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The Brief: Aug. 25, 2010

If Austin's an island of blue in a sea of red, Tom DeLay wants off the island and into that sea.

Former House Majority Leader Tom DeLay (R-Sugar Land) walks to the 331st District Court of Travis County during the start of pre-trial hearings on corruption and money laundering charges against the former politician.


If Austin's an island of blue in a sea of red, Tom DeLay wants off the island and into that sea.

DeLay's lawyer said Tuesday that the former U.S. House majority leader — whose name the Justice Department cleared just last week after dropping a six-year investigation into his ties to disgraced ex-lobbyist Jack Abramoff — is now almost certain to stand trial on money-laundering charges brought in 2005. On Tuesday, DeLay appeared at a pre-trial hearing in front of visiting District Judge Pat Priest, who indicated that he would rule against motions to dismiss the charges.

DeLay maintained that he was satisfied with the news. ("Finally, I'm getting a trial," he said .) But he was less rosy about the prospect of standing trial in Austin. "Everybody knows Travis County is the last bastion of liberalism in Texas," he said, according to the Houston Chronicle. "There is no way I can get a free and fair trial in this county."

Austin lawyer Broadus Spivey, who testified Tuesday, echoed DeLay's concerns about his standing in Travis County. "If you had a popularity contest," Spivey said, "he'd come out at the bottom."

In hearings today, DeLay will ask the judge to move the case to his home county, Fort Bend, where he expects a fairer trial. Discussion will also center on grand jury deliberations, for which the judge closed the courtroom Tuesday.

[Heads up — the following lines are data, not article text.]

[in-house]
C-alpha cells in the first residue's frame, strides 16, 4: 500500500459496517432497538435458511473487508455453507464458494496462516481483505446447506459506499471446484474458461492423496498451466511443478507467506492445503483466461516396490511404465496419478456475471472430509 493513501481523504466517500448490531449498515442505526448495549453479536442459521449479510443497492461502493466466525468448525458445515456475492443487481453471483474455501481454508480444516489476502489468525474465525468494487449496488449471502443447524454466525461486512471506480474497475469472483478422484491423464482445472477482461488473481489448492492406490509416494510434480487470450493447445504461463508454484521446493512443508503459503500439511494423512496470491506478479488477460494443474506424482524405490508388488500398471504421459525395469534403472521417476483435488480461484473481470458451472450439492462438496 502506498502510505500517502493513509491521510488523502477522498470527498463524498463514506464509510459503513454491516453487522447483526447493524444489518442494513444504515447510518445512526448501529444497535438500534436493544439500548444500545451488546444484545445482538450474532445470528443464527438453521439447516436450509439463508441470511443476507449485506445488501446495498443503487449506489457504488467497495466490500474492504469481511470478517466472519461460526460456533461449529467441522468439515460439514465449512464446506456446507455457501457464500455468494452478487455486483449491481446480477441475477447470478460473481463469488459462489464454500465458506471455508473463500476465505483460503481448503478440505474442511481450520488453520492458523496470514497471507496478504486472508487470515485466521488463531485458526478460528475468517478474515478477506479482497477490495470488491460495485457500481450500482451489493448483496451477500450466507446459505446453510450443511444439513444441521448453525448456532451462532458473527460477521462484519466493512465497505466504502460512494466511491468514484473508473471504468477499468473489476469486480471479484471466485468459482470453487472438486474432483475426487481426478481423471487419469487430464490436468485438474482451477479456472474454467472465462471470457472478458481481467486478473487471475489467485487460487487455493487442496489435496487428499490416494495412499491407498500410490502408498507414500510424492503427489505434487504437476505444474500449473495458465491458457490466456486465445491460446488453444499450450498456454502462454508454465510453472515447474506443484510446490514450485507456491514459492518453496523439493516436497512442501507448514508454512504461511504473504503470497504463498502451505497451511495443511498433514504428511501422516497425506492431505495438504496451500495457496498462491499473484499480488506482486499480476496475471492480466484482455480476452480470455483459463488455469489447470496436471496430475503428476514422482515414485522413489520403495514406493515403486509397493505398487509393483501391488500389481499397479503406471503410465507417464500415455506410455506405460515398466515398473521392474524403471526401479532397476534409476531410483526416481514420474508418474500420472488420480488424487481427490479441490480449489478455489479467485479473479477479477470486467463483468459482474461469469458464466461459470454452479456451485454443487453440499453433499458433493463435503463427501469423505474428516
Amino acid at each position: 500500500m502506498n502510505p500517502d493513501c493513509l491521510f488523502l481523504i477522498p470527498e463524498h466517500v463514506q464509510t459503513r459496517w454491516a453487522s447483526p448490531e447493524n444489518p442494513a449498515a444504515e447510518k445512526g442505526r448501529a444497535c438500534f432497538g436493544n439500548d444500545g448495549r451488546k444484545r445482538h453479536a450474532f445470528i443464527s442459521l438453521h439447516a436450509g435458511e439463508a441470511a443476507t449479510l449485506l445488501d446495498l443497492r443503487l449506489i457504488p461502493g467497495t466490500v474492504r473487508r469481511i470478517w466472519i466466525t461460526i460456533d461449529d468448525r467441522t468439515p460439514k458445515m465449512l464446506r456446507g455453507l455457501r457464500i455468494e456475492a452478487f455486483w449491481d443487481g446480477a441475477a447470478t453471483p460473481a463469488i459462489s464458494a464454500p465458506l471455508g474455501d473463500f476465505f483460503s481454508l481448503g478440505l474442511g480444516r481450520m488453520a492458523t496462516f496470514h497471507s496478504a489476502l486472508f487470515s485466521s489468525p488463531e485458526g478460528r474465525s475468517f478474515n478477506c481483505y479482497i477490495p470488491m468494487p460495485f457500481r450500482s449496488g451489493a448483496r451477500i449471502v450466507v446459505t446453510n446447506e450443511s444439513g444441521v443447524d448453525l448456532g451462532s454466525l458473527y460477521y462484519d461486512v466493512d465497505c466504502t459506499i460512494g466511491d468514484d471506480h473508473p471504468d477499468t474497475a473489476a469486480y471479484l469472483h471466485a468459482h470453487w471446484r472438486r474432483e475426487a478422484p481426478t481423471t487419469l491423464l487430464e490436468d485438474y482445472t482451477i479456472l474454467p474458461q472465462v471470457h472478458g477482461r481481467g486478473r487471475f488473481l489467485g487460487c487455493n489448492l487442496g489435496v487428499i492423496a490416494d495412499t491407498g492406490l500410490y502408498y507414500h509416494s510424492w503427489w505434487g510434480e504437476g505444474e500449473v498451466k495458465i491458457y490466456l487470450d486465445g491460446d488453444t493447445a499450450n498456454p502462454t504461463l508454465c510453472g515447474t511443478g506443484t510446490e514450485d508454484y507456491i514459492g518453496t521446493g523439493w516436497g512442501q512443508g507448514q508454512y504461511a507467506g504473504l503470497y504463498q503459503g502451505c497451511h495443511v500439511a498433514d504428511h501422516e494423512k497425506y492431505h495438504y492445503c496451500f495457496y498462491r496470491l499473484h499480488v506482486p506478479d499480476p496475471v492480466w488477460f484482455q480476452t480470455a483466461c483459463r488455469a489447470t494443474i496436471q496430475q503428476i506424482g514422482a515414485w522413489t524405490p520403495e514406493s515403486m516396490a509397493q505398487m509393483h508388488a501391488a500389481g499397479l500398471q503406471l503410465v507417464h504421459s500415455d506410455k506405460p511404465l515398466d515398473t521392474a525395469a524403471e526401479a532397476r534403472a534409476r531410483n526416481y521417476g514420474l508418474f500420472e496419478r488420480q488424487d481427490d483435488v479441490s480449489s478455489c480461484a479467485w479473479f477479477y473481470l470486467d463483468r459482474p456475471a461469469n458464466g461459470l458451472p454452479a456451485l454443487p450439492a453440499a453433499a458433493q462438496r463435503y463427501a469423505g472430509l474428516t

• The Houston Chronicle is reporting today that the Department of Homeland Security is reviewing thousands of immigration cases in hopes of dismissing those filed against individuals without serious criminal records. The government is calling the move part of a nationwide strategy to prioritize deportation of illegal immigrants who pose security threats, but critics have attacked it as a stealth move by the Obama administration to slip in a backdoor amnesty program. News of this comes even as Travis County leads the nation in deportation of undocumented immigrants — a phenomenon stirring up some controversy among local law enforcement officials and civil rights activists.
  • The Texas Youth Commission — the scandal-ridden agency that was overhauled four years ago after an abuse scandal led to a federal investigation — is still rife with incidents of mistreatment, advocacy groups told the Justice Department in a letter Tuesday. And the renewed look at continuing abuse has some, as the Trib's Brandi Grissom reports, considering calling for an end to the agency altogether. 

"I’d pay not to do it. What’s the plum of being on the board of regents? I worried about the decisions we made all the time, spending all that money — billions and billions of dollars of taxpayer money and student money." — Robert Rowling on serving on the University of Texas System Board of Regents


Bedford school turns away student because of parents' lesbian relationship, Fort Worth Star-Telegram

Border Patrol agent who shot boy is back on duty, El Paso Times

In Houston, red-light camera foes get green light , Houston Chronicle

'No movement' on job for state senator at Texas A&M System, Austin American-Statesman

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